The Supreme Court has put on hold, for at least a week, the appointment of a committee of administrators which it said would supervise the BCCI until the board amended its constitution as per the Lodha Committee's recommendations.
The court has now sought a fresh list of candidates from the BCCI, as well as from state cricket associations run by the federal government, which stepped into the long-standing case for the first time last week. The new names will have to be submitted in a sealed envelope by January 27. The court has convened the next hearing of the matter on January 30. The case is being heard by a three-judge bench of Dipak Mishra, A M Khanvilkar and D Y Chandrachud.
On January 2, after removing the BCCI president Anurag Thakur and board secretary Ajay Shirke, the court had said a committee of administrators would take charge of the BCCI until fresh elections are held. On January 20, nine names were suggested by amicus curiae Gopal Subramanium and senior counsel Anil Divan in a sealed envelope.
At that hearing, the three-judge bench was curious over why there were a few people over the age of 70 on that list. The Lodha Committee had placed a cap of 70 for administrators as one of its recommendations which the court had approved in its primary judgement on July 18 last year. On Tuesday, the court made it clear it would not consider any 70-year-olds among the names suggested by Subramanium and Divan.
The court also rejected a request from Mukul Rohatgi, the attorney general of India, who asked the order appointing the committee of administrators be delayed by two weeks. Rohatgi told the court that the Indian government was considering formulating a new bill that would provide more autonomy to sports associations.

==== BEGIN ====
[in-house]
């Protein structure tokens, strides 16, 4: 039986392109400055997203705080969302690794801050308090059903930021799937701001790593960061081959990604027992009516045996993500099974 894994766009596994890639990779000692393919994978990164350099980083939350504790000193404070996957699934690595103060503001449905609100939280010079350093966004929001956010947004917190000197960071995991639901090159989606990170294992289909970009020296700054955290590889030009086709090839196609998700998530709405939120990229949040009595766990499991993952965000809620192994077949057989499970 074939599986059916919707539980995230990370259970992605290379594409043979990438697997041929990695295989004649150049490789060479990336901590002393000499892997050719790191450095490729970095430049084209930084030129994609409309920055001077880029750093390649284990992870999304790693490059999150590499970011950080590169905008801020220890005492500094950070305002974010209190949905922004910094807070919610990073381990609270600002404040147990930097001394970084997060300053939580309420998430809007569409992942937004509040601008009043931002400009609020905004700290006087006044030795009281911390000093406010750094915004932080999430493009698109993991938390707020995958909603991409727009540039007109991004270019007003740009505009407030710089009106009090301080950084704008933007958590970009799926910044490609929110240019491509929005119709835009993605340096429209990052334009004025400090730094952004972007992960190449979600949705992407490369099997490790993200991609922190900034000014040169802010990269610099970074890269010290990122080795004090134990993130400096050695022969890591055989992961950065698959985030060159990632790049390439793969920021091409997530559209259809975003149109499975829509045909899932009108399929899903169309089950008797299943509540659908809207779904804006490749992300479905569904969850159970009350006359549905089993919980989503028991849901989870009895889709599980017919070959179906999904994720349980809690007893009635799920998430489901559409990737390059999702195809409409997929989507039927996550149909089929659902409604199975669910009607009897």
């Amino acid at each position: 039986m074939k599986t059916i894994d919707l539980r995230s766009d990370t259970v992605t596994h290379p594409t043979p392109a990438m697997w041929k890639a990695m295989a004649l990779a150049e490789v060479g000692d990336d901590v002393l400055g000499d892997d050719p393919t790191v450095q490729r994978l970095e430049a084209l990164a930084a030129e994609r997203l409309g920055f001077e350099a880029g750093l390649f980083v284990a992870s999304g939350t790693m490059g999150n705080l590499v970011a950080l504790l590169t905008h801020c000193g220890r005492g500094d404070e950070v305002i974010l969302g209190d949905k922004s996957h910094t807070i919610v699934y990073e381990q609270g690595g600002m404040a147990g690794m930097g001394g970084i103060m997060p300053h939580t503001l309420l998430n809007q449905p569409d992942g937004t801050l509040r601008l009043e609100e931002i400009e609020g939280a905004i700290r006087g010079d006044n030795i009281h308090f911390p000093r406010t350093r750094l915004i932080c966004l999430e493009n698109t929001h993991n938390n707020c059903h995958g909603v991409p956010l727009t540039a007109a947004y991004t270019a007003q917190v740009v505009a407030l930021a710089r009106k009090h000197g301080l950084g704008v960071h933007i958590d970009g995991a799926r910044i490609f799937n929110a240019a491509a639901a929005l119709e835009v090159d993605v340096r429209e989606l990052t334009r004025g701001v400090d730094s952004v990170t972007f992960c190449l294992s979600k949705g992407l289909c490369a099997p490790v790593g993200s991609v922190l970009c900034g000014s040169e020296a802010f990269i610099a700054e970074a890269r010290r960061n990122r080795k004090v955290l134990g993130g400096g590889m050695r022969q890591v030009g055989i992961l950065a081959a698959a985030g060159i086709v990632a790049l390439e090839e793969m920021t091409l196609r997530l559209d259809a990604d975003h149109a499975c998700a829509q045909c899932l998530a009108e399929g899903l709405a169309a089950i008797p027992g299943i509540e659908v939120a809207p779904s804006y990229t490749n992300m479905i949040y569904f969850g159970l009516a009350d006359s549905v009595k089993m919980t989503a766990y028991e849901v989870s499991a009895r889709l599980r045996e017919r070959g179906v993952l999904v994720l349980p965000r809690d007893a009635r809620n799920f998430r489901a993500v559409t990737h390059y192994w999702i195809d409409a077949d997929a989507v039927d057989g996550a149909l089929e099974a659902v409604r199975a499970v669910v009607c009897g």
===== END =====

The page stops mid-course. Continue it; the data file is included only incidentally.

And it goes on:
Rohatgi's original request was for the July 18 order, which had made the implementation of the Lodha Committee recommendations mandatory across the BCCI, to be reviewed but the court said, "Once we pen an order, it is clear as day that it will be implemented."
Justice Mishra was particularly stern on the counsel from the respondents when they sought to dispute and delay the formation and composition of the committee of administrators.
He asked the attorney general why he had not been present through the six months of hearings and arguments over the Lodha recommendations between January and July 2016. "Where were you when SC passed the orders [on appointment of the Lodha committee]?
"We are not trying to destroy the autonomy of sports bodies. We are removing the impure elements from them, so that they gain autonomy."
At one point in the hearings on Tuesday, when Kapil Sibal, counsel for some of the state associations, appealed for the BCCI to make its own recommendations for the COA, Justice Mishra pointed out that on January 2, the BCCI had been asked to make its suggestions but had not responded in any manner. He then had Sibal read out loud to open court a section from the January 2 order which stated: "We request the learned counsel appearing on behalf of the parties to also place their suggestions before the court so as to facilitate a considered decision."
When attorney general Rohatgi asked the court to defer a decision by two weeks, stating that the Centre was "mulling" over bringing in a sports code to make sports bodies more autonomous, Mishra who was dictating his order responded by saying, "you are only mulling over it.[sic]"
With additional reporting from Jonathan Selvaraj